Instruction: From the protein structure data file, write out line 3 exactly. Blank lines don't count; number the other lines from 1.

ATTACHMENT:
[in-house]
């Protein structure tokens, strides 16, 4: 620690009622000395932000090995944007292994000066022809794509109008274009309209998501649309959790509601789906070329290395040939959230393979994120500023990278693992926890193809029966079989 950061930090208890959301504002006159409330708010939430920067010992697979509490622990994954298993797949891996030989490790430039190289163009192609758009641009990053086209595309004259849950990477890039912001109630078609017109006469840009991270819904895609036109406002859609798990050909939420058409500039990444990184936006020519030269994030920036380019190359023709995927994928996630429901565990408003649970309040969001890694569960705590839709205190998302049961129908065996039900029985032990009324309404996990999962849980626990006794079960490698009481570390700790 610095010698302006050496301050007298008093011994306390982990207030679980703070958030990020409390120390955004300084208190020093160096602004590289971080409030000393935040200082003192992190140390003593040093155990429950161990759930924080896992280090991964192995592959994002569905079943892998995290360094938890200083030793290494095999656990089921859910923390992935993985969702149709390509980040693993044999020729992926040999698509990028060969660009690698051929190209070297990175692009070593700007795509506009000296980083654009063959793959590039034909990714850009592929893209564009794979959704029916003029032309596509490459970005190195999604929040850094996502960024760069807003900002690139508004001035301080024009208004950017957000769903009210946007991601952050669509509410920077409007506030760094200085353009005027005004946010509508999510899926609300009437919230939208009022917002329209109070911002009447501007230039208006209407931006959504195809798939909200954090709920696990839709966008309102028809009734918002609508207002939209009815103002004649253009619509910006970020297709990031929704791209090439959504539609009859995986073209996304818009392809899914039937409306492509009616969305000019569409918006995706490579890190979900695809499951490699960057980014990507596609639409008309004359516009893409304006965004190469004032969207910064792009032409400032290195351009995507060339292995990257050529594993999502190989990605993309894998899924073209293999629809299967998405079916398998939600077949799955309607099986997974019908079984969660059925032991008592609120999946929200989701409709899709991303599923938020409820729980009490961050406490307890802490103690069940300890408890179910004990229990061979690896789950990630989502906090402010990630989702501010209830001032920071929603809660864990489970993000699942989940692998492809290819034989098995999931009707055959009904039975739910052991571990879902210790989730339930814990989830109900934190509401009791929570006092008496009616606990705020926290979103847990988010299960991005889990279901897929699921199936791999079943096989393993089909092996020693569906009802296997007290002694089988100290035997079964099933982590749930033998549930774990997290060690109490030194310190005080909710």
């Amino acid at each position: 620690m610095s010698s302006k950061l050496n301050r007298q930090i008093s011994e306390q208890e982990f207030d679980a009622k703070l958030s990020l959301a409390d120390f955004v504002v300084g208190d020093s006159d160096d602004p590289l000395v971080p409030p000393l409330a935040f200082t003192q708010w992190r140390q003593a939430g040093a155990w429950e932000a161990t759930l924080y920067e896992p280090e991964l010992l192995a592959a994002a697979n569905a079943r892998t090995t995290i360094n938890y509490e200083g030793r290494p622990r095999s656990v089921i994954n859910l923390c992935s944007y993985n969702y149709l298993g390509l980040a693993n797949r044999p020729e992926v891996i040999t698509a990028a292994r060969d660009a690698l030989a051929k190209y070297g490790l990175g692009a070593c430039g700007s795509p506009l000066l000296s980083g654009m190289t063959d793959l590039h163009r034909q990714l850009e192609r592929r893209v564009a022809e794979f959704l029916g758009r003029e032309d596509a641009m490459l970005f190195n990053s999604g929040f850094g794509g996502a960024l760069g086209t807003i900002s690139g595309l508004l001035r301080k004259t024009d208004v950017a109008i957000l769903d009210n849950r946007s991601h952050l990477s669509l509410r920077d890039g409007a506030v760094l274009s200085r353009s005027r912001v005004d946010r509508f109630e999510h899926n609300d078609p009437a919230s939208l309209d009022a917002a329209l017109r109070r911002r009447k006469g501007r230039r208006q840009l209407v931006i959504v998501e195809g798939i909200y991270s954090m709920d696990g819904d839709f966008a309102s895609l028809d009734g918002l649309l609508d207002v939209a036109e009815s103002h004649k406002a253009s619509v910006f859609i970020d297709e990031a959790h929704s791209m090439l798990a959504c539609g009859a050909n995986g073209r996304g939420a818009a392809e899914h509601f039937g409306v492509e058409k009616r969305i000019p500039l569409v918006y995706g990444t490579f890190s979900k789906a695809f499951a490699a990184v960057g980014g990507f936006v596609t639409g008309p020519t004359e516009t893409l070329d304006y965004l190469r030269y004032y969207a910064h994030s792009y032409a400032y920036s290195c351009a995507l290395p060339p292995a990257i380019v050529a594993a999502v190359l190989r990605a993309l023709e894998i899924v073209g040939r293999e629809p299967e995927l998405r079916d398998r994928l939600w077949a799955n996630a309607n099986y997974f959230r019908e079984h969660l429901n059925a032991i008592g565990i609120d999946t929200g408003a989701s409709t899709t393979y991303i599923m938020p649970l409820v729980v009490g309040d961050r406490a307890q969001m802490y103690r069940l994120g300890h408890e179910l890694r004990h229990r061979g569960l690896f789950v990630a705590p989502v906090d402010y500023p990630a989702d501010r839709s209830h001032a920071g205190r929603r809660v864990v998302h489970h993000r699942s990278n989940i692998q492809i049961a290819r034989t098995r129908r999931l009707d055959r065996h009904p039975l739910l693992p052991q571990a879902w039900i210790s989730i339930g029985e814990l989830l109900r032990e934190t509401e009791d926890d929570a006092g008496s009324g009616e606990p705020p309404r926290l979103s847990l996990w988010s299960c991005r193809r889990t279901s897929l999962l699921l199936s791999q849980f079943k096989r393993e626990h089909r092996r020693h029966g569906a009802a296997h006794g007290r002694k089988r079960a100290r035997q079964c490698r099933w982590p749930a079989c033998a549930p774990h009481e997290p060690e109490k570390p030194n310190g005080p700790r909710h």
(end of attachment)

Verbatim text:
């Amino acid at each position: 620690m610095s010698s302006k950061l050496n301050r007298q930090i008093s011994e306390q208890e982990f207030d679980a009622k703070l958030s990020l959301a409390d120390f955004v504002v300084g208190d020093s006159d160096d602004p590289l000395v971080p409030p000393l409330a935040f200082t003192q708010w992190r140390q003593a939430g040093a155990w429950e932000a161990t759930l924080y920067e896992p280090e991964l010992l192995a592959a994002a697979n569905a079943r892998t090995t995290i360094n938890y509490e200083g030793r290494p622990r095999s656990v089921i994954n859910l923390c992935s944007y993985n969702y149709l298993g390509l980040a693993n797949r044999p020729e992926v891996i040999t698509a990028a292994r060969d660009a690698l030989a051929k190209y070297g490790l990175g692009a070593c430039g700007s795509p506009l000066l000296s980083g654009m190289t063959d793959l590039h163009r034909q990714l850009e192609r592929r893209v564009a022809e794979f959704l029916g758009r003029e032309d596509a641009m490459l970005f190195n990053s999604g929040f850094g794509g996502a960024l760069g086209t807003i900002s690139g595309l508004l001035r301080k004259t024009d208004v950017a109008i957000l769903d009210n849950r946007s991601h952050l990477s669509l509410r920077d890039g409007a506030v760094l274009s200085r353009s005027r912001v005004d946010r509508f109630e999510h899926n609300d078609p009437a919230s939208l309209d009022a917002a329209l017109r109070r911002r009447k006469g501007r230039r208006q840009l209407v931006i959504v998501e195809g798939i909200y991270s954090m709920d696990g819904d839709f966008a309102s895609l028809d009734g918002l649309l609508d207002v939209a036109e009815s103002h004649k406002a253009s619509v910006f859609i970020d297709e990031a959790h929704s791209m090439l798990a959504c539609g009859a050909n995986g073209r996304g939420a818009a392809e899914h509601f039937g409306v492509e058409k009616r969305i000019p500039l569409v918006y995706g990444t490579f890190s979900k789906a695809f499951a490699a990184v960057g980014g990507f936006v596609t639409g008309p020519t004359e516009t893409l070329d304006y965004l190469r030269y004032y969207a910064h994030s792009y032409a400032y920036s290195c351009a995507l290395p060339p292995a990257i380019v050529a594993a999502v190359l190989r990605a993309l023709e894998i899924v073209g040939r293999e629809p299967e995927l998405r079916d398998r994928l939600w077949a799955n996630a309607n099986y997974f959230r019908e079984h969660l429901n059925a032991i008592g565990i609120d999946t929200g408003a989701s409709t899709t393979y991303i599923m938020p649970l409820v729980v009490g309040d961050r406490a307890q969001m802490y103690r069940l994120g300890h408890e179910l890694r004990h229990r061979g569960l690896f789950v990630a705590p989502v906090d402010y500023p990630a989702d501010r839709s209830h001032a920071g205190r929603r809660v864990v998302h489970h993000r699942s990278n989940i692998q492809i049961a290819r034989t098995r129908r999931l009707d055959r065996h009904p039975l739910l693992p052991q571990a879902w039900i210790s989730i339930g029985e814990l989830l109900r032990e934190t509401e009791d926890d929570a006092g008496s009324g009616e606990p705020p309404r926290l979103s847990l996990w988010s299960c991005r193809r889990t279901s897929l999962l699921l199936s791999q849980f079943k096989r393993e626990h089909r092996r020693h029966g569906a009802a296997h006794g007290r002694k089988r079960a100290r035997q079964c490698r099933w982590p749930a079989c033998a549930p774990h009481e997290p060690e109490k570390p030194n310190g005080p700790r909710h």